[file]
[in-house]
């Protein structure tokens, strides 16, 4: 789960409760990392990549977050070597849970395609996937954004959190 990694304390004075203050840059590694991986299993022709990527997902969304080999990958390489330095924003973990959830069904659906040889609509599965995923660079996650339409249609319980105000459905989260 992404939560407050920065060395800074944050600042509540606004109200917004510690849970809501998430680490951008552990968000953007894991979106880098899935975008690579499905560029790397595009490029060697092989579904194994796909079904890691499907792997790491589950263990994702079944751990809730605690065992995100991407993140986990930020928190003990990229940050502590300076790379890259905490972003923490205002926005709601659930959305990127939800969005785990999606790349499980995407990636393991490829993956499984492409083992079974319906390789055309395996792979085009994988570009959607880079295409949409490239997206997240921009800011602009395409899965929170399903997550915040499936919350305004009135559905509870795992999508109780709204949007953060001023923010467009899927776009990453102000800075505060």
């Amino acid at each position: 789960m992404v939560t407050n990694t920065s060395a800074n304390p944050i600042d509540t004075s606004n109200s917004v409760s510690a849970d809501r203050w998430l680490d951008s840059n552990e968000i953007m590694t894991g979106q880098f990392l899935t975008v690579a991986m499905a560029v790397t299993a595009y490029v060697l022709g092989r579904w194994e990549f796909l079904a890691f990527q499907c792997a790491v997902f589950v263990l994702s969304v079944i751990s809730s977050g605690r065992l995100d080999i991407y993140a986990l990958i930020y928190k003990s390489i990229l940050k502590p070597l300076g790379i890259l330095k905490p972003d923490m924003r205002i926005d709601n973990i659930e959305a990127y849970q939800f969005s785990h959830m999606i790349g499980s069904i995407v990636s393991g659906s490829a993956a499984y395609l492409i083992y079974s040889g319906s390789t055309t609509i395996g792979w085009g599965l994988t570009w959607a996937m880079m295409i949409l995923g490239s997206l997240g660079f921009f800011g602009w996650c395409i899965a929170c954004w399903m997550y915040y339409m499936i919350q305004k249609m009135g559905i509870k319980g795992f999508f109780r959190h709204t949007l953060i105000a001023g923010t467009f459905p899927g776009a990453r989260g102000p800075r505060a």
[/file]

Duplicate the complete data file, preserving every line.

[in-house]
């Protein structure tokens, strides 16, 4: 789960409760990392990549977050070597849970395609996937954004959190 990694304390004075203050840059590694991986299993022709990527997902969304080999990958390489330095924003973990959830069904659906040889609509599965995923660079996650339409249609319980105000459905989260 992404939560407050920065060395800074944050600042509540606004109200917004510690849970809501998430680490951008552990968000953007894991979106880098899935975008690579499905560029790397595009490029060697092989579904194994796909079904890691499907792997790491589950263990994702079944751990809730605690065992995100991407993140986990930020928190003990990229940050502590300076790379890259905490972003923490205002926005709601659930959305990127939800969005785990999606790349499980995407990636393991490829993956499984492409083992079974319906390789055309395996792979085009994988570009959607880079295409949409490239997206997240921009800011602009395409899965929170399903997550915040499936919350305004009135559905509870795992999508109780709204949007953060001023923010467009899927776009990453102000800075505060």
């Amino acid at each position: 789960m992404v939560t407050n990694t920065s060395a800074n304390p944050i600042d509540t004075s606004n109200s917004v409760s510690a849970d809501r203050w998430l680490d951008s840059n552990e968000i953007m590694t894991g979106q880098f990392l899935t975008v690579a991986m499905a560029v790397t299993a595009y490029v060697l022709g092989r579904w194994e990549f796909l079904a890691f990527q499907c792997a790491v997902f589950v263990l994702s969304v079944i751990s809730s977050g605690r065992l995100d080999i991407y993140a986990l990958i930020y928190k003990s390489i990229l940050k502590p070597l300076g790379i890259l330095k905490p972003d923490m924003r205002i926005d709601n973990i659930e959305a990127y849970q939800f969005s785990h959830m999606i790349g499980s069904i995407v990636s393991g659906s490829a993956a499984y395609l492409i083992y079974s040889g319906s390789t055309t609509i395996g792979w085009g599965l994988t570009w959607a996937m880079m295409i949409l995923g490239s997206l997240g660079f921009f800011g602009w996650c395409i899965a929170c954004w399903m997550y915040y339409m499936i919350q305004k249609m009135g559905i509870k319980g795992f999508f109780r959190h709204t949007l953060i105000a001023g923010t467009f459905p899927g776009a990453r989260g102000p800075r505060a």